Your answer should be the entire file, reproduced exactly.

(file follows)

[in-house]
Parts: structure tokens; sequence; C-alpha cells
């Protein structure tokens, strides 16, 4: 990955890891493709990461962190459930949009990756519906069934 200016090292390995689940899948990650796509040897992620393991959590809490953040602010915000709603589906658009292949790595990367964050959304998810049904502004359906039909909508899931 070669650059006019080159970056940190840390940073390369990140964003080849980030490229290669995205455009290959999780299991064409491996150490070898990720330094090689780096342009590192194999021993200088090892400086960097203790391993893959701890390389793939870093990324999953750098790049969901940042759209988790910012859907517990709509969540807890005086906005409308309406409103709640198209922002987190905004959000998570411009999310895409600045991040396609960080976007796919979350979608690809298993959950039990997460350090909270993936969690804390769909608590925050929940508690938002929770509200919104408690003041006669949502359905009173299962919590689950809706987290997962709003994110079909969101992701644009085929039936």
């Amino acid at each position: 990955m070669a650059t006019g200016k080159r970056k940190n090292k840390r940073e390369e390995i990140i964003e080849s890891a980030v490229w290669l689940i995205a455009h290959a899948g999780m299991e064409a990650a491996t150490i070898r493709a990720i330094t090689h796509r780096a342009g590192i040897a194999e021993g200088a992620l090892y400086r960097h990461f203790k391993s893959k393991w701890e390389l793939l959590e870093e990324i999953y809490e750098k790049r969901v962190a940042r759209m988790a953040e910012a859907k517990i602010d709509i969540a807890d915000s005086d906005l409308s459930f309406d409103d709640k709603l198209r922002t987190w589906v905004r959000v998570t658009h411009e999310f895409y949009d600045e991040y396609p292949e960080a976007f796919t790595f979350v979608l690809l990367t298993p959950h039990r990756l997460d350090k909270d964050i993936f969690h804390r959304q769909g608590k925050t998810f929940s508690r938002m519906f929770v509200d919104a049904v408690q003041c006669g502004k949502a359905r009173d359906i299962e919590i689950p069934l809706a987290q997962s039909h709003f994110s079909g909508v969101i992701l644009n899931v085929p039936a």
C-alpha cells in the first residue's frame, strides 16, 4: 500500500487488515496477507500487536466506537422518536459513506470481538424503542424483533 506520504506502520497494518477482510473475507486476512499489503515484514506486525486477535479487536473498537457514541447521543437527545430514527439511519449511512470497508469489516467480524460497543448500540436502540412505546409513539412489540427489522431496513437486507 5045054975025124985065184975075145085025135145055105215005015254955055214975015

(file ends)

[in-house]
Parts: structure tokens; sequence; C-alpha cells
């Protein structure tokens, strides 16, 4: 990955890891493709990461962190459930949009990756519906069934 200016090292390995689940899948990650796509040897992620393991959590809490953040602010915000709603589906658009292949790595990367964050959304998810049904502004359906039909909508899931 070669650059006019080159970056940190840390940073390369990140964003080849980030490229290669995205455009290959999780299991064409491996150490070898990720330094090689780096342009590192194999021993200088090892400086960097203790391993893959701890390389793939870093990324999953750098790049969901940042759209988790910012859907517990709509969540807890005086906005409308309406409103709640198209922002987190905004959000998570411009999310895409600045991040396609960080976007796919979350979608690809298993959950039990997460350090909270993936969690804390769909608590925050929940508690938002929770509200919104408690003041006669949502359905009173299962919590689950809706987290997962709003994110079909969101992701644009085929039936």
């Amino acid at each position: 990955m070669a650059t006019g200016k080159r970056k940190n090292k840390r940073e390369e390995i990140i964003e080849s890891a980030v490229w290669l689940i995205a455009h290959a899948g999780m299991e064409a990650a491996t150490i070898r493709a990720i330094t090689h796509r780096a342009g590192i040897a194999e021993g200088a992620l090892y400086r960097h990461f203790k391993s893959k393991w701890e390389l793939l959590e870093e990324i999953y809490e750098k790049r969901v962190a940042r759209m988790a953040e910012a859907k517990i602010d709509i969540a807890d915000s005086d906005l409308s459930f309406d409103d709640k709603l198209r922002t987190w589906v905004r959000v998570t658009h411009e999310f895409y949009d600045e991040y396609p292949e960080a976007f796919t790595f979350v979608l690809l990367t298993p959950h039990r990756l997460d350090k909270d964050i993936f969690h804390r959304q769909g608590k925050t998810f929940s508690r938002m519906f929770v509200d919104a049904v408690q003041c006669g502004k949502a359905r009173d359906i299962e919590i689950p069934l809706a987290q997962s039909h709003f994110s079909g909508v969101i992701l644009n899931v085929p039936a």
C-alpha cells in the first residue's frame, strides 16, 4: 500500500487488515496477507500487536466506537422518536459513506470481538424503542424483533 506520504506502520497494518477482510473475507486476512499489503515484514506486525486477535479487536473498537457514541447521543437527545430514527439511519449511512470497508469489516467480524460497543448500540436502540412505546409513539412489540427489522431496513437486507 5045054975025124985065184975075145085025135145055105215005015254955055214975015